line. In the evening the second assault was participated in by this regiment, which was very successful. On the 18th the works adjacent to the Norfolk and Petersburg Railroad, [*] and our losses were quite severe.
From this time until the 4th of July we lay in the trenches, almost continually under fire, fortunately but few casualties occurring. The regiment lay in camp until the 17th of July, when we again went to the front, remaining in the first line of trenches under fire until the 30th of July, when the memorable explosion took place. The companies of the regiment participating in the assault following this terrific "blow up" moved up in good order, and every officer and soldier distinguished himself on the occasion.
C. K. PIER,
Lieutenant-Colonel, Thirty-eighth Wisconsin Volunteers.
NOTE.-The tabular statement of losses was forwarded at the time called for.
No. 203. Report of Lieutenant Colonel Byron M. Cutcheon, Twentieth Michigan Infantry, commanding Second Brigade, of operations June 16-July 27.
HDQRS. SECOND Brigadier, FIRST DIV., NINTH ARMY CORPS,
Near Poplar Spring Church, Va., October 23, 1864.
On the evening of the 15th of June the brigade appeared in front of Petersburg and moved into position.
BATTLES OF PETERSBURG.
On the 17th of June the brigade took position in a ravine in front of the enemy's second line, which they had hastily constructed during the night of the 16th. When the charge was ordered the First Brigade, which was upon the left of this brigade, by some means took the wrong point of direction, and instead of moving against the enemy's works they swept past in front of them, receiving their full fire. Perceiving this miscarriage, Colonel Christ, commanding this brigade, ordered it to halt at the crest of the hill and throw up a slight breast-work, which they did. Later in the day the First Division charged and carried the works. The Sixtieth Ohio was then ordered forward to fill the space between the First Division and the Second Corps, which it did, but the space was so great and the regiment so small that it formed a very weak line. Still later the First Division was dislodged from the position they had gained and the Sixtieth Ohio was obliged to fall back with them. After dark the First Michigan Sharpshooters, Captain Levant C. Rhines commanding, was ordered to charge upon the angle of the enemy's works, which they did in most gallant style, capturing the works, with 3 officers, 86 enlisted men, and a stand of colors, which were sent to the rear. The enemy, however, were not disposed to yield the point and soon returned to the fight, which now became a fierce hand-to-hand conflict, in which Captain Rhines, who had displayed the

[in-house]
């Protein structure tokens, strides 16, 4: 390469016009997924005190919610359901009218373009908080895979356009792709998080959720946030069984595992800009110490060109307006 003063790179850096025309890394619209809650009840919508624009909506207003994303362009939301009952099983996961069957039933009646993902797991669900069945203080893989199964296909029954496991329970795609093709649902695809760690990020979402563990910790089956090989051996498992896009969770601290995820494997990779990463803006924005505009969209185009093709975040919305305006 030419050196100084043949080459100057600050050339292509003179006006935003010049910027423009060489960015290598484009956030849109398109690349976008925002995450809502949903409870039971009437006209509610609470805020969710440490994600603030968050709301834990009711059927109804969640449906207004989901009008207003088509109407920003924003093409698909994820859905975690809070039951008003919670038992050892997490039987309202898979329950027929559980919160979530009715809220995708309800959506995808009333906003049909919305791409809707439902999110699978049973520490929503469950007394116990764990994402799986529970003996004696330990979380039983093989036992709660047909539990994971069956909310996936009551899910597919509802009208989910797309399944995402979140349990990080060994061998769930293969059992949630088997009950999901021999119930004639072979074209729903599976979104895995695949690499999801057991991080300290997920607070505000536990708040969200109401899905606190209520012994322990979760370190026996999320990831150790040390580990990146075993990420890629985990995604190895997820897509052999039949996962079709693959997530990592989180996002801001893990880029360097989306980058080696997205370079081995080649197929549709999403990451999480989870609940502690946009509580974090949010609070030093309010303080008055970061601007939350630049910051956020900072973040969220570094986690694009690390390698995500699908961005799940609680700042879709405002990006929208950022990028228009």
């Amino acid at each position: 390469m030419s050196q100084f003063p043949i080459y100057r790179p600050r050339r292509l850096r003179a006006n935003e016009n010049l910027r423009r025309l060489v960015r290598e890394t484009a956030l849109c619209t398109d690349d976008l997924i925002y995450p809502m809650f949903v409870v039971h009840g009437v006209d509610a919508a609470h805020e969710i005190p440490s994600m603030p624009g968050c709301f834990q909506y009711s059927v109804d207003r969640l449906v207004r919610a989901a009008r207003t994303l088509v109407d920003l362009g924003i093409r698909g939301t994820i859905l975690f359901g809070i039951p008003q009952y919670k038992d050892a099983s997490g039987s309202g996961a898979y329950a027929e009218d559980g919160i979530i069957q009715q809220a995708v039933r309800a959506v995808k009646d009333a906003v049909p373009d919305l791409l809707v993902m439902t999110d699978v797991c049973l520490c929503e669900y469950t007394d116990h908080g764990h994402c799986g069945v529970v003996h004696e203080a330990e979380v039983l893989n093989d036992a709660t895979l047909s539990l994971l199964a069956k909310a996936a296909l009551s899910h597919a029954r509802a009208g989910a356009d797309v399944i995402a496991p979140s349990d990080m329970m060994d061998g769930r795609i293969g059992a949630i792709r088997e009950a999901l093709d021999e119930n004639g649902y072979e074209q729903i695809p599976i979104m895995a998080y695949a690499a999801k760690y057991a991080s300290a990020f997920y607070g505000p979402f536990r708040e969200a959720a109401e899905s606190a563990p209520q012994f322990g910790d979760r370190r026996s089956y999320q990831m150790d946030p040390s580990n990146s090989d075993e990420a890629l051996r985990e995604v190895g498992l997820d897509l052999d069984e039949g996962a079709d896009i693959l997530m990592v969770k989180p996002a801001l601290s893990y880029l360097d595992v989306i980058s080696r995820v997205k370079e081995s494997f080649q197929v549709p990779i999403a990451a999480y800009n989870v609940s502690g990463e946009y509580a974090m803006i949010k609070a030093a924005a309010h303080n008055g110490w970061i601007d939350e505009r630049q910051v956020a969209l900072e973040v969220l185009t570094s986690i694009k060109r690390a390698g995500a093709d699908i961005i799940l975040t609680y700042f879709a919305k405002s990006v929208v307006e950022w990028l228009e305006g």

*At this point in the report a full page of the original manuscript is missing.
+For portion of report (here omitted) covering operations from May 4 to June 15, 1864, see Vol. XXXVI, Part I, p.965.